Vee Bravo is a New York-based filmmaker, writer, and media educator who has documented youth culture, hip hop and urban politics over the past fifteen years. Most recently he completed his first feature length film, ESTILO HIP HOP, a PBS documentary that chronicles the lives of three hip hop activists throughout Latin America. In 2002 Bravo launched the Cell Block Project, a media literacy and concert series at New York’s Rikers Island Correctional Facility. Bravo was also one of the co-founders of STRESS MAGAZINE, widely recognized as the first lifestyles publication to fuse hip hop and social activism during the late 90s.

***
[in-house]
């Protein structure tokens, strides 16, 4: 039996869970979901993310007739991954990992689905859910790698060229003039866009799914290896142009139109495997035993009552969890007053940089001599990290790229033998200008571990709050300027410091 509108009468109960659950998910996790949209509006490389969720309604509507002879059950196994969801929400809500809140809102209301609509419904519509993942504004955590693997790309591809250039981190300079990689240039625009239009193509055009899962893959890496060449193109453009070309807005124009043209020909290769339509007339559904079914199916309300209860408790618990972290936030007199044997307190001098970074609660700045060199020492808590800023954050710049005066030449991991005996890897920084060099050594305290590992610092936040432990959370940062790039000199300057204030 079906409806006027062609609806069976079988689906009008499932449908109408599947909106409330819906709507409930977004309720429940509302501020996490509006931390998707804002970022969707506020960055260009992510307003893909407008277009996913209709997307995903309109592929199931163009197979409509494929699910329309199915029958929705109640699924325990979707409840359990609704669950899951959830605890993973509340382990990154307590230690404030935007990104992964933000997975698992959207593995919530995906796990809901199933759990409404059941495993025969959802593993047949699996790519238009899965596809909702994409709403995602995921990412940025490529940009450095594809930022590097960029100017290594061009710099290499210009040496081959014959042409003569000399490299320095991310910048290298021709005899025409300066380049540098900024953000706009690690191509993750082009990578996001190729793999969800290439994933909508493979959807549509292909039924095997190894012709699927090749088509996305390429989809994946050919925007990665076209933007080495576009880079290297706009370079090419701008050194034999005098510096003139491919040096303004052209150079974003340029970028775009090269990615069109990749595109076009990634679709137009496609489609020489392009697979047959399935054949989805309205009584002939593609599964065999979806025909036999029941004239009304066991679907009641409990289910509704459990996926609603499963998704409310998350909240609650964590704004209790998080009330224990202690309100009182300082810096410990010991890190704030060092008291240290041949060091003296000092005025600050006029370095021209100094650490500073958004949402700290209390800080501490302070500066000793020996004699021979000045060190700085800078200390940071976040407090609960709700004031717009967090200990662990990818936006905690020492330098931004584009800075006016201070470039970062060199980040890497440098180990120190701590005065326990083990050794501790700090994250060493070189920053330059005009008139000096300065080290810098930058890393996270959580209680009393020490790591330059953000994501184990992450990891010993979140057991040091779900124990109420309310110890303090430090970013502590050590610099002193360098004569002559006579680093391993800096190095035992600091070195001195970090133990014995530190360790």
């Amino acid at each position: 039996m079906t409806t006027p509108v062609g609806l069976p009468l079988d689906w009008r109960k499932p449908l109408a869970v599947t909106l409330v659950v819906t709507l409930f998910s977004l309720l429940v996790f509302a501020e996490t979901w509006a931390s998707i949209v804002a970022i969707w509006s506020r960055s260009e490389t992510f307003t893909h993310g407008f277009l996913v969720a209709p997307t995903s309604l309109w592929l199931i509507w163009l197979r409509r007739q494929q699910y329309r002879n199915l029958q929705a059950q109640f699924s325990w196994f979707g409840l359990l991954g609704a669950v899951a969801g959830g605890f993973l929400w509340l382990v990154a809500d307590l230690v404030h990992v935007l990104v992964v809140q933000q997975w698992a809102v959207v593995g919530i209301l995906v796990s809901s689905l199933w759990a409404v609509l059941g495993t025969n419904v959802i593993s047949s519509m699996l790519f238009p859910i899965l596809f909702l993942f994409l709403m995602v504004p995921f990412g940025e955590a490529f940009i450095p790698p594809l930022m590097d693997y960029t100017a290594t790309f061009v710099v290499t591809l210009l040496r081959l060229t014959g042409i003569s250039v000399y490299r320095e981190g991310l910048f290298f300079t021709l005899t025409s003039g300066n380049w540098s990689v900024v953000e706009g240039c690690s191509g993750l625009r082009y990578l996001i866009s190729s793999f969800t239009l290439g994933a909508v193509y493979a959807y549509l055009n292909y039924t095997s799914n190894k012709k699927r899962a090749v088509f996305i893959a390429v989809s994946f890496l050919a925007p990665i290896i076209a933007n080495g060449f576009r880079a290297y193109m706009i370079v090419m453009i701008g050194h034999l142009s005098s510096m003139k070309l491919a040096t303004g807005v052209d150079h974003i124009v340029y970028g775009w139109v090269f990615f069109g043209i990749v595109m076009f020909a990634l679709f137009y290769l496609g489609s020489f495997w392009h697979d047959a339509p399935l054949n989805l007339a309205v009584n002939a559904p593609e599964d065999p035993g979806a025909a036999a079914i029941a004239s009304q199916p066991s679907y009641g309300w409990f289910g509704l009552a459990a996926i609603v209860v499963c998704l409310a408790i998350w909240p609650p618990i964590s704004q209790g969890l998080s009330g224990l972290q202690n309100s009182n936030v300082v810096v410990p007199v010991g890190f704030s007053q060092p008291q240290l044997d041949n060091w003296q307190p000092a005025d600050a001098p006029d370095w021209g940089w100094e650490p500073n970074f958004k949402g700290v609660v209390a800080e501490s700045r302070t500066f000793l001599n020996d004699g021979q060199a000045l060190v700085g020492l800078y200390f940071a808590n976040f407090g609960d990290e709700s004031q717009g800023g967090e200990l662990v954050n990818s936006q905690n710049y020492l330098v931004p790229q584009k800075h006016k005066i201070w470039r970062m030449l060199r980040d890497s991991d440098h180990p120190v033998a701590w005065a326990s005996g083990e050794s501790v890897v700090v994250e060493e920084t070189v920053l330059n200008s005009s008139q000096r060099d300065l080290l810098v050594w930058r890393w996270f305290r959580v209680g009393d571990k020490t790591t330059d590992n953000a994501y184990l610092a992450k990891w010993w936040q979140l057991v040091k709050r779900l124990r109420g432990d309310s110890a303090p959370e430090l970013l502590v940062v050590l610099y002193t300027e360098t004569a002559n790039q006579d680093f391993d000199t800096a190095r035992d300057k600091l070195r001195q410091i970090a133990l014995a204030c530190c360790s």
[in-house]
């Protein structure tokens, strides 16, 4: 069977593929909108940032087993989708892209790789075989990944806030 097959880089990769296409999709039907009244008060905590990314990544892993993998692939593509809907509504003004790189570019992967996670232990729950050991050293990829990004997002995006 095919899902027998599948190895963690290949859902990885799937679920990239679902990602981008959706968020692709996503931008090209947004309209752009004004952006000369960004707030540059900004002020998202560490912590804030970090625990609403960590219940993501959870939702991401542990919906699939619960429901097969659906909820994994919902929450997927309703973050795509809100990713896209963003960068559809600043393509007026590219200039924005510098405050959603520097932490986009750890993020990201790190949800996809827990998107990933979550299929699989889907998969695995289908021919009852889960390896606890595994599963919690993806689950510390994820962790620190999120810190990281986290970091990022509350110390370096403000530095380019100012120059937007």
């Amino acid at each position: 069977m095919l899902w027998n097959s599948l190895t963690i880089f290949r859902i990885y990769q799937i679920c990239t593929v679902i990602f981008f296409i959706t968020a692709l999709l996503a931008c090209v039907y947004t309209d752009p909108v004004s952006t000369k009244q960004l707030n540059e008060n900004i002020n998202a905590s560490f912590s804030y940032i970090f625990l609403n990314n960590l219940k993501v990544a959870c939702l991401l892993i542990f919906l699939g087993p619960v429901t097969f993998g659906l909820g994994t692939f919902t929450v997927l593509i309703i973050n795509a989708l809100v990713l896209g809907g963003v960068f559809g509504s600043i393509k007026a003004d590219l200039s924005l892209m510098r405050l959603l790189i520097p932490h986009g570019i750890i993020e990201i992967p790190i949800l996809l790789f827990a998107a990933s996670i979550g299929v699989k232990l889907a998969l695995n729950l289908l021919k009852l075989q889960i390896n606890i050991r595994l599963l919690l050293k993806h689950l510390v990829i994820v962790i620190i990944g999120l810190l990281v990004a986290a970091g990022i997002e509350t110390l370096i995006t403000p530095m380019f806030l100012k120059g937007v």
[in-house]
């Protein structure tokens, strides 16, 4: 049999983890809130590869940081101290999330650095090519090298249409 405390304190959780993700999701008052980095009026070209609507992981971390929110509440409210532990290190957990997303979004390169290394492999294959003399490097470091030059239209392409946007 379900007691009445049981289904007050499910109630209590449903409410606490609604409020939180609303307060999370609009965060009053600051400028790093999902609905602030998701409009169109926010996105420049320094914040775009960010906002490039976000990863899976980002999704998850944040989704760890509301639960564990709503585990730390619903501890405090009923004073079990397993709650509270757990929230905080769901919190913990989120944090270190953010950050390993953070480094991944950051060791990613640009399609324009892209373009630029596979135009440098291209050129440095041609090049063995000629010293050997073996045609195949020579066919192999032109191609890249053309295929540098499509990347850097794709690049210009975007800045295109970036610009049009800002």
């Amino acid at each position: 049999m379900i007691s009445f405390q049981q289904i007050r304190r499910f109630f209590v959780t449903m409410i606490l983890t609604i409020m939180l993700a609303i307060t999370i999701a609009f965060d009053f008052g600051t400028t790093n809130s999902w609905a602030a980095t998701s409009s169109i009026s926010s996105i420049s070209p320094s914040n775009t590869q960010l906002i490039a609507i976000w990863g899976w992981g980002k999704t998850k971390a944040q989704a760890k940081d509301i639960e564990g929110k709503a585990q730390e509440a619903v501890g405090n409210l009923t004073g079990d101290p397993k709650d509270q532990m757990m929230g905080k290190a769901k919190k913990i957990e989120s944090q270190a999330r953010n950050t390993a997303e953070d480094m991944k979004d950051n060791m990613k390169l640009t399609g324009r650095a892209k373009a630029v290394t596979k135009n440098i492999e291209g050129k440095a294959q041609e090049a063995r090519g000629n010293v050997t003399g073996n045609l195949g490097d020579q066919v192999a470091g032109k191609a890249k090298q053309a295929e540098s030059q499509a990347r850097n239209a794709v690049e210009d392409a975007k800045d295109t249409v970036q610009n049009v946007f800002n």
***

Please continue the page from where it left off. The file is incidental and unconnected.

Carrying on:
His community work and writing has been featured and published in THE NEW YORK TIMES, THE VILLAGE VOICE, THE SOURCE, VIBE, XXL, and EL DIARIO-LA PRENSA. Presently, Bravo is co-producing a documentary on the history of racial hate crimes in New York City during the late 80s and early 90s. He also serves as the Educational Director at the Tribeca Film Institute. Bravo’s community and media work has been recognized and supported by the Open Society Institute, the Union Square Awards, and the Ford Foundation.